I started my post-college career as a market researcher for movie trailers, then took on a role as a video editor for mobile video on demand (this was in the time of flip phones). In that role, I learned the full Adobe Creative Suite and began designing cell-phone wallpapers, a hot-selling item before the iPhone came into existence.
One day, I had an idea: to build a new social network, one centered around artists. Facebook wasn’t widely known yet (though it was already making the rounds on college campuses) and MySpace clearly needed a competitor. I tapped the most talented developer and designer I knew — my cousin, Bill Tinney — to become my business partner. By December of 2006, we launched Ourtbeat.com.
This was a short-lived venture as I quickly realized that I could do the marketing and develop “great” teaser videos and animations, but the bulk of the work rested on my cousin’s shoulders. No matter how talented and hardworking my cousin was, this was a job for 20 developers and I felt like I wasn’t bringing equal support to the table. Months later, Facebook launched to non-.edu email addresses and the entire landscape changed.
I walked away from that venture realizing a few key things:
- I didn’t want to have to rely on anyone but myself to make my ideas come to fruition, so I needed to learn how to code.
- I loved marketing more than film.
- Creating teaser videos and other visual content was not only a successful route to go, but it was the most fun I’d had in years.
Using what I learned with Ourtbeat, I began a career in SEO and online marketing. I learned to code, studied the ins and outs of SEO, and experienced what it was like to be a customer of creative agencies. By the time I started Killer Infographics, I knew what I liked about being a client and what didn’t like about it. I knew how to build a great website, how to market it, and how to manage a creative team. And most importantly, I knew the Adobe Creative Suite like the back of my hand so that I could hire talent with enough authority to ensure mutual respect.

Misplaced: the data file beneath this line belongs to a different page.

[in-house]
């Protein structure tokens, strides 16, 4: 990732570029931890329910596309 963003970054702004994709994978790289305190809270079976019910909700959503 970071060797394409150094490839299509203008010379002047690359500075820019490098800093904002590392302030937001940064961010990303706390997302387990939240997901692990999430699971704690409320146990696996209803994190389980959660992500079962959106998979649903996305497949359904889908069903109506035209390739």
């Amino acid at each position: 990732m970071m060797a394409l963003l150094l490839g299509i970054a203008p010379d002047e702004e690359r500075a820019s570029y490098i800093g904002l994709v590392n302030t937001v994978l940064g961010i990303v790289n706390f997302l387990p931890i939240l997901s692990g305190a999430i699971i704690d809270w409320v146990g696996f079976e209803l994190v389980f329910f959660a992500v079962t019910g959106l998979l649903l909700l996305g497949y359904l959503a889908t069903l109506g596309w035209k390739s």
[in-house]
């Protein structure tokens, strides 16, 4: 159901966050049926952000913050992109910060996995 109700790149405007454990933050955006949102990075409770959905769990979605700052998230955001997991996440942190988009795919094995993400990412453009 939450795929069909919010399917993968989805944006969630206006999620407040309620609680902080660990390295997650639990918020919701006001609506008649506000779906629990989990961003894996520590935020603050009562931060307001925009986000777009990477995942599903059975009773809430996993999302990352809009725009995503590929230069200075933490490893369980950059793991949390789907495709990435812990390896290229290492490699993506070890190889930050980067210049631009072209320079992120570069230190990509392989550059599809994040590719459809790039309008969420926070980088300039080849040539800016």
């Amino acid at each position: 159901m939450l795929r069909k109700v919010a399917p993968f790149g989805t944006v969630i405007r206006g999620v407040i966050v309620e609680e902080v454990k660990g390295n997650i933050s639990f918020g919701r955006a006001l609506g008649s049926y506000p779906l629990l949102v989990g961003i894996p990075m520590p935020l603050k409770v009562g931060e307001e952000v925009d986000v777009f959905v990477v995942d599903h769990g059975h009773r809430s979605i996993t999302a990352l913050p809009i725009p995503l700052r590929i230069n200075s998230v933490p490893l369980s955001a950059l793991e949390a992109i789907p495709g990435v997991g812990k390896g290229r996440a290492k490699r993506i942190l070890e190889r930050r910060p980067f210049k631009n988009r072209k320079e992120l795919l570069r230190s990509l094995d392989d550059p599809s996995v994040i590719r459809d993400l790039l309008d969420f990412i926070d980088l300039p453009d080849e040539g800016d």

There isn’t a single job at Killer that wasn’t on my plate first. I’ve worked in every single role in my company and am able to understand the challenges that my employees face as a result. And since I spent so many years on the client side of things, I understand the expectations and needs of our clients as well. This makes anticipating both client and team needs easy, which helps set everyone up for success.
3. What surprised you the most about founding your own company?
I never realized just how humbling the experience would be. When you start your own company, people often expect that you have all the answers or know how to manage and lead. But I hadn’t really managed more than 5 people at once prior to starting Killer Infographics and the visual communication industry was so new that I definitely didn’t have all of the answers.
Starting and growing a company from 0 to 30 employees with millions on the line is pretty mind-blowing. You learn as you go and have to surround yourself with equally ambitious people who can roll with the punches and grow with you.